Competition and good policy


The solution for independent hotel owners


Starting or owning a business in an ultra-competitive market is no small feat. Independent hotel owners understand this firsthand because they must overcome the fierce competition from larger hotel chains and established brands that dominate the industry.


Luckily, in some instances, travelers crave the unique, personalized touch that privately owned boutique hotels provide. Thankfully, our free market provides a space for both household brand names and these small businesses to thrive.

Large brands, like Marriott and IHG, continue to offer independent companies buyout opportunities promising financial windfalls. However, independent hotel owners are aware that they have something those large chains don’t: a unique personality that allows them to stand out in a competitive market. Take Hotel Sorrento, for example. This independently owned hotel has been around for more than 110 years and continues to create meaningful experiences for visitors while holding true to its historical origin.

To be able to provide these coveted experiences and services, independent hotel owners rely heavily on policies that put their businesses first. The past few years especially have provided a winning drive for small businesses. The current administration has pursued policies that allow independent owners to take charge of their success. Profit margins for these companies are small, especially in comparison to the large name brands. So, effective legislating and less regulatory burdens are the oxygen they need to thrive.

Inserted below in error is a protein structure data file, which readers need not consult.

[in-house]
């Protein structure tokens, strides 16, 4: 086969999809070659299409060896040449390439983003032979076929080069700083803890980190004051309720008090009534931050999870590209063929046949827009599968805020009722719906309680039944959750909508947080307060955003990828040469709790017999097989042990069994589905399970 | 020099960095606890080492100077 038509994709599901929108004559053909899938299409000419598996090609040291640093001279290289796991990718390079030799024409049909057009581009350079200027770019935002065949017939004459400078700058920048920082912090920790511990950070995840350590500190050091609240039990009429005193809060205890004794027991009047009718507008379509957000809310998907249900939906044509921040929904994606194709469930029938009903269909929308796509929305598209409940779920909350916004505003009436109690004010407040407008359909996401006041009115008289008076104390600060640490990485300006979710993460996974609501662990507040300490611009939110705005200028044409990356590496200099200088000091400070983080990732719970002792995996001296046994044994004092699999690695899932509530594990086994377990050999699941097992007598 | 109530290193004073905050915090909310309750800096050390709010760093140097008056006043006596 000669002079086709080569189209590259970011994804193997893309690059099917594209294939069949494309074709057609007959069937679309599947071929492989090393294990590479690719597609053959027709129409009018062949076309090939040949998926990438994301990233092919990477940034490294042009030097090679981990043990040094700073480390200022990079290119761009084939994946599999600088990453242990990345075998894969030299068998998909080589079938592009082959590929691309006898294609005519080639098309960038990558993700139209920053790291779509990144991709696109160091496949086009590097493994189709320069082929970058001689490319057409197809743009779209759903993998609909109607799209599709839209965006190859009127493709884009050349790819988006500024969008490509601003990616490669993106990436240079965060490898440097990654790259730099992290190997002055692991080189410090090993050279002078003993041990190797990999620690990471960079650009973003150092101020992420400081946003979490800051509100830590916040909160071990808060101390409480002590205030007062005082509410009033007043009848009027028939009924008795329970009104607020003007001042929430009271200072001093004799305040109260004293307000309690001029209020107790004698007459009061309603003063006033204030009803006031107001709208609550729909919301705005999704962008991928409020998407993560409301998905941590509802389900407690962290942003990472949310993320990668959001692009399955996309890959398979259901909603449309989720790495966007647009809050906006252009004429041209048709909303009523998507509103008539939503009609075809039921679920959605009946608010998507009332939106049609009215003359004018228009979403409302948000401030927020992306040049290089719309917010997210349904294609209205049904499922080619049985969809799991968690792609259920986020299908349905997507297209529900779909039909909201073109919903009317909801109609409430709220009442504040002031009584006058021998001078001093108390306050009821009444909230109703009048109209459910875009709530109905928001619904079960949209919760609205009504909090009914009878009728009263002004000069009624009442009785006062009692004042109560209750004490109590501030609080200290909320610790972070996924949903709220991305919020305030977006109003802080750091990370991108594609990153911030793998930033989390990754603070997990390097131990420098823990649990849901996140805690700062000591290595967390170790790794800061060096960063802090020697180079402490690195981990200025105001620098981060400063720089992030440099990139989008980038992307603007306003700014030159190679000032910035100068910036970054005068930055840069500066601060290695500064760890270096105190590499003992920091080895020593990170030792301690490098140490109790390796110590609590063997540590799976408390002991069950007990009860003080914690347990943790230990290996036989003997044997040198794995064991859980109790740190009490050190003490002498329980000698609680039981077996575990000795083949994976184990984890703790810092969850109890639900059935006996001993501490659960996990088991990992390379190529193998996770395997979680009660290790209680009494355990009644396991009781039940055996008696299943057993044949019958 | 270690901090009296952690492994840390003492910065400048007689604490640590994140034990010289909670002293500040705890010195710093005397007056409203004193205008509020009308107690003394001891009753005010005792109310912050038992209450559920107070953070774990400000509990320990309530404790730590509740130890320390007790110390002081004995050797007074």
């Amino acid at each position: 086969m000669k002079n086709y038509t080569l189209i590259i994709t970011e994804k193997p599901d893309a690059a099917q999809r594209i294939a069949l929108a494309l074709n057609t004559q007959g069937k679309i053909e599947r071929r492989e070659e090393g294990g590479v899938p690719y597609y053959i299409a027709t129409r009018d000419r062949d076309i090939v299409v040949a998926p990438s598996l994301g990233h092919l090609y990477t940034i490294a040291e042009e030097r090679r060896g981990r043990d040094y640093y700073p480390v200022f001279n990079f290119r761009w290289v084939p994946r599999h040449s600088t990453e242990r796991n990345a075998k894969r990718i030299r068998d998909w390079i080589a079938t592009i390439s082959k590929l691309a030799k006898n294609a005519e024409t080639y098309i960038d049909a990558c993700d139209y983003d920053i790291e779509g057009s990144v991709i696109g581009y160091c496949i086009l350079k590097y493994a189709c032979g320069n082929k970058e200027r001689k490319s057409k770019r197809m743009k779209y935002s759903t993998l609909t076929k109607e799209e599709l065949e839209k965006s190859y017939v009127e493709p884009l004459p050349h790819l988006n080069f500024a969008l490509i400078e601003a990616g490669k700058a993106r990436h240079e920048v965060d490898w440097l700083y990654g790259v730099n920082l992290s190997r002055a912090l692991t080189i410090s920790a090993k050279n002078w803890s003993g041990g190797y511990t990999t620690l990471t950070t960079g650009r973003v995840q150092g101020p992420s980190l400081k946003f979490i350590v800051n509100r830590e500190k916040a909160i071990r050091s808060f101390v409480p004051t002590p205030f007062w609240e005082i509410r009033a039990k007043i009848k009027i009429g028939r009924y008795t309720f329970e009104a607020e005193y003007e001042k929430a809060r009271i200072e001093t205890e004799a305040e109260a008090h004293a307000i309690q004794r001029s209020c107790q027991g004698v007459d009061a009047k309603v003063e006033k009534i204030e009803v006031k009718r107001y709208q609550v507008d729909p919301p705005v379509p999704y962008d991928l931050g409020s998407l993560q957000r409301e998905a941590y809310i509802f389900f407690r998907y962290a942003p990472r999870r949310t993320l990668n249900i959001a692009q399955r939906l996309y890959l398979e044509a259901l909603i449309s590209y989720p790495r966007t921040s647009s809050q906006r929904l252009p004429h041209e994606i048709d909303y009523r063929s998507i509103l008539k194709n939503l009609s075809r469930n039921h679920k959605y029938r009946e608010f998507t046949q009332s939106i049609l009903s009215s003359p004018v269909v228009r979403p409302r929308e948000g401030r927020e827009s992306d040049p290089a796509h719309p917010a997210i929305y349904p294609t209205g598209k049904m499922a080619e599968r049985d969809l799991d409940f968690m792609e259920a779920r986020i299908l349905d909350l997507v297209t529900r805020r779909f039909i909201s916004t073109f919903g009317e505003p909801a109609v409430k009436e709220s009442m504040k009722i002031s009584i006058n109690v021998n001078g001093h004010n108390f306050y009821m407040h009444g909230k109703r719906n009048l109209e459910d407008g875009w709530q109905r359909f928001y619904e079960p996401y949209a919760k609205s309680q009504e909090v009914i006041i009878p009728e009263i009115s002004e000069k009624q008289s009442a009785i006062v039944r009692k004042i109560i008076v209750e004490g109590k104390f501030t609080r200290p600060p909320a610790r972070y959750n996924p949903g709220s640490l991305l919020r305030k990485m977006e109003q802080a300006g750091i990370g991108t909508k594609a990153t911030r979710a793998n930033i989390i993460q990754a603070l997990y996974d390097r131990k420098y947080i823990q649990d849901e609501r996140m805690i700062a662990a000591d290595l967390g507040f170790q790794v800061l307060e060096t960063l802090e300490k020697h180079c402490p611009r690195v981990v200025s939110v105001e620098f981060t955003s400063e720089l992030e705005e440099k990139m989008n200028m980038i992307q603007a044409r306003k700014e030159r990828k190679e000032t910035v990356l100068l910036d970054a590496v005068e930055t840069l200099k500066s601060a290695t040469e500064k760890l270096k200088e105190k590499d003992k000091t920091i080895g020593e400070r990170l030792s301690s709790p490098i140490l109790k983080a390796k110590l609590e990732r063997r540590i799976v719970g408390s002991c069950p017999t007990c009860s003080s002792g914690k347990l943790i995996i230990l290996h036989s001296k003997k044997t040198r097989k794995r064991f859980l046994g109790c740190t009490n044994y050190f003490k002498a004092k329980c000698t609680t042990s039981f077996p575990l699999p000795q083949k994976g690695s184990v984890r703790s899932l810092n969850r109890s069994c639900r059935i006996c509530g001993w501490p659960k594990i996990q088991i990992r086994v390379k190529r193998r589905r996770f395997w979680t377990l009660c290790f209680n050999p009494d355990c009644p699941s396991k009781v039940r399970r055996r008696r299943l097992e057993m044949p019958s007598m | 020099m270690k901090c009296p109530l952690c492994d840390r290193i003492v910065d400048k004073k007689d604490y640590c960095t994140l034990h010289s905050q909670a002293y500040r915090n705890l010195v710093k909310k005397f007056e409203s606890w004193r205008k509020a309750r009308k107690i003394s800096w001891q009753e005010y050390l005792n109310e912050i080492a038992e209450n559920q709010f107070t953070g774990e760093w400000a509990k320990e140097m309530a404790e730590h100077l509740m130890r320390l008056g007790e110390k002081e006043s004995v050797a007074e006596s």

One example of such a policy initiative is the 2017 Tax Cuts and Jobs Act that provided a victory for business owners everywhere and revived the economy. Just after celebrating the two-year anniversary of the passing of this bill, small enterprises are still basking in the positive results that the policy provided.

By providing small businesses with necessary tax cuts, this bill rewarded innovation, sparked job growth, and enabled wage increases while bringing unemployment in the leisure and hospitality to a record low since the turn of the 21st century.

But, of course, as with any industry, there are challenges.


Currently, small businesses are facing the consequences of an increasing minimum wage. Many hotels rely on entry-level workers to run the business efficiently and cost effectively. But since the start of 2020, 21 states have already implemented a minimum wage hike. While businesses want to be able to pay workers more – and many are already paying over the minimum wage – these added labor costs for entry-level jobs threaten employment opportunities and the financial viability of these
small businesses.

These additional labor costs, which are more easily implemented by large chains, are creating an uneven playing field for independent hotel owners. Additionally, with the rise of Airbnb and other short-term rental companies, boutique hotels are forced to compete with a new level of competition – one that also takes a personalized approach to lodging.


Although a source of concern, these obstacles are often needed to drive innovation and ensure businesses are striving to accommodate customers with the very best service. As the saying goes, a little competition never hurt anyone.

Independent hotel owners have their work cut out for them in a competitive market. But the support of smart policies that benefit businesses with smaller profit margins allow for them to remain unique and the perfect home away from home for all visitors.

Alfredo Ortiz is the president and CEO of the Job Creators Network.


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